In an emotional announcement today, former Republican House Speaker Steve Sviggum told the University of Minnesota's Board of Regents he would resign from the governing body.
Sviggum was serving as both a university regent and as chief spokesman for the Senate Republican Caucus. The Board of Regents met Thursday to discuss whether the two jobs are in conflict. A three-member regents panel determined last week that Sviggum had an "unmanageable conflict of interest," and that he needed to choose one position or the other.
The Regents were preparing to vote on a resolution that would ask — but not force — Sviggum to resign his spot on the board or his spot with the GOP.
In the few minutes he was given to address the board before the vote, Sviggum made it clear he did not see this as a fair fight.
"There's that line about fighting city hall. For those who think fighting city hall is tough, try fighting the University of Minnesota Board of Regents," said Sviggum.
Sviggum told the board he disagreed with the findings in the resolution.
“For those who think fighting city hall is tough, try fighting the University of Minnesota Board of Regents.”Steve Sviggum
Regents had sought opinions on the matter from both university counsel and an outside attorney. Both determined Sviggum faced an irreconcilable conflict that could harm the university's reputation.
Acting on those opinions, an ad hoc panel made up of three regents approved the recommendation that was before the full board Thursday.
The panel had said Sviggum's partisan job with the Senate Republican Caucus unduly politicized the board, and Sviggum risked the political autonomy of the university by holding the Senate and regent positions at the same time. They questioned whether he would be able to put his Republican loyalties aside when they intersect with issues involving the university.
Until the Thursday meeting, Sviggum insisted he could serve, both as a regent and as spokesman for the GOP caucus, without conflict.
But in the end, Sviggum offered up his resignation, saying he didn't want to confront the board any longer on the issue.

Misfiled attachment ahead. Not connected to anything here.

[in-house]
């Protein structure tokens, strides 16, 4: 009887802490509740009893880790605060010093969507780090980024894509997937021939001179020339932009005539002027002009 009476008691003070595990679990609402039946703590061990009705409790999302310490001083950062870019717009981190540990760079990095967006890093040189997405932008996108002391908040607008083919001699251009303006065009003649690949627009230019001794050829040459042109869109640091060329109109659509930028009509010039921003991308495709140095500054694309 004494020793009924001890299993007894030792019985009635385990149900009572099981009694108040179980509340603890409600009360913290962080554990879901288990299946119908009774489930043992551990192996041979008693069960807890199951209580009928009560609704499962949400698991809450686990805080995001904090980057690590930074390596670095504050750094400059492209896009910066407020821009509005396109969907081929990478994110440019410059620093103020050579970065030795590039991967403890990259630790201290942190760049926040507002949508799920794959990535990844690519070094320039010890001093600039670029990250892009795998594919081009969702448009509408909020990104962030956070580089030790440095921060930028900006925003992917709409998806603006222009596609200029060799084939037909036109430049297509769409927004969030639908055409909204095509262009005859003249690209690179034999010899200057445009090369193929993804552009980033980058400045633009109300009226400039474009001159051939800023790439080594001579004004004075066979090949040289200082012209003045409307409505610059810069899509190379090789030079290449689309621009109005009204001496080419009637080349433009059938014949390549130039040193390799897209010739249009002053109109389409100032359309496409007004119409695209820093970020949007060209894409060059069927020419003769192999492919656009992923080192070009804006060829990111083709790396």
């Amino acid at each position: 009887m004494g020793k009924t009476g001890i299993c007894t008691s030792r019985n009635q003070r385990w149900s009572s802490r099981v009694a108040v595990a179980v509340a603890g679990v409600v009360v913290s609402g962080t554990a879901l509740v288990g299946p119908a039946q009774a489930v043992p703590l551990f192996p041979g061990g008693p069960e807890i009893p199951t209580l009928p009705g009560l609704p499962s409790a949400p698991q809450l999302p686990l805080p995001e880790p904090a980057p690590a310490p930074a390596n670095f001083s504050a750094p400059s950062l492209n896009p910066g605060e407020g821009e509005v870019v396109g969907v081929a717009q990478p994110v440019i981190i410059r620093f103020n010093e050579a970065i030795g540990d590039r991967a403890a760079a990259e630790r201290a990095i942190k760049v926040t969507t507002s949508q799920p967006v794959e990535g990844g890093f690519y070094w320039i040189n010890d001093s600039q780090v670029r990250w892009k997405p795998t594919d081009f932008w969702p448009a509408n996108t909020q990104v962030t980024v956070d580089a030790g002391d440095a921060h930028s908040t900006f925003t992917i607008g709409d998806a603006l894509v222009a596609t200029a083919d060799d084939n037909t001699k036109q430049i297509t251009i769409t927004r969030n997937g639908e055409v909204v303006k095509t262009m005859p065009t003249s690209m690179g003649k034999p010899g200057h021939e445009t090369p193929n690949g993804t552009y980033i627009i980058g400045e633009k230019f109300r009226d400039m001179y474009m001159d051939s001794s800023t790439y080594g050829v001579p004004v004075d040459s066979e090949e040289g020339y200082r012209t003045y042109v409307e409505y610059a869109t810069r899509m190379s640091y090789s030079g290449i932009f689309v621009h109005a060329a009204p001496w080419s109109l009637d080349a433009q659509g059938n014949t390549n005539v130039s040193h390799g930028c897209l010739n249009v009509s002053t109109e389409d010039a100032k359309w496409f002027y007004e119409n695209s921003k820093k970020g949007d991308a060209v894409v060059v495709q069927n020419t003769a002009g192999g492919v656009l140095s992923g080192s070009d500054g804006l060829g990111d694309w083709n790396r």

"This hurts bad," he said, choking back tears. "But for the good of the university, for the good of Minnesota, I will again, again, leave something that I love. Madame chair, if you ask for my resignation, you will have it."
With that, Sviggum handed out copies of his resignation letter to reporters at the meeting, and left the room while the rest of the regents prepared to vote on the resolution asking him to resign. It passed unanimously. Regent Clyde Allen said the board's action wasn't personal.
"The issue was about the conflict between the two jobs, and not about personalities," he said. "I hope in the long term, Regent Sviggum will be able to see that."
This is the second time Sviggum has faced a choice over a conflict of interest issue during his short time with the Regents. Last spring, Sviggum quit a teaching and fundraising position at the university's Humphrey School, because a regents committee determined he faced a conflict by holding those two jobs.
After the meeting, Board of Regents chair Linda Cohen said she would accept Sviggum's resignation, and she said finding a replacement for Sviggum on the board should happen fairly quickly.
"That is up to the Legislature and the governor to figure out," she said. "The Board of Regents doesn't figure out how they replace a regent."
Asked by reporters about the replacement procedure, Gov. Mark Dayton cited a 1973 opinion from the attorney general that says when the Legislature is in session, its lawmakers who have the authority to name a regent's replacement. Dayton said he won't challenge that interpretation of the law.
Read Sviggum's resignation letter: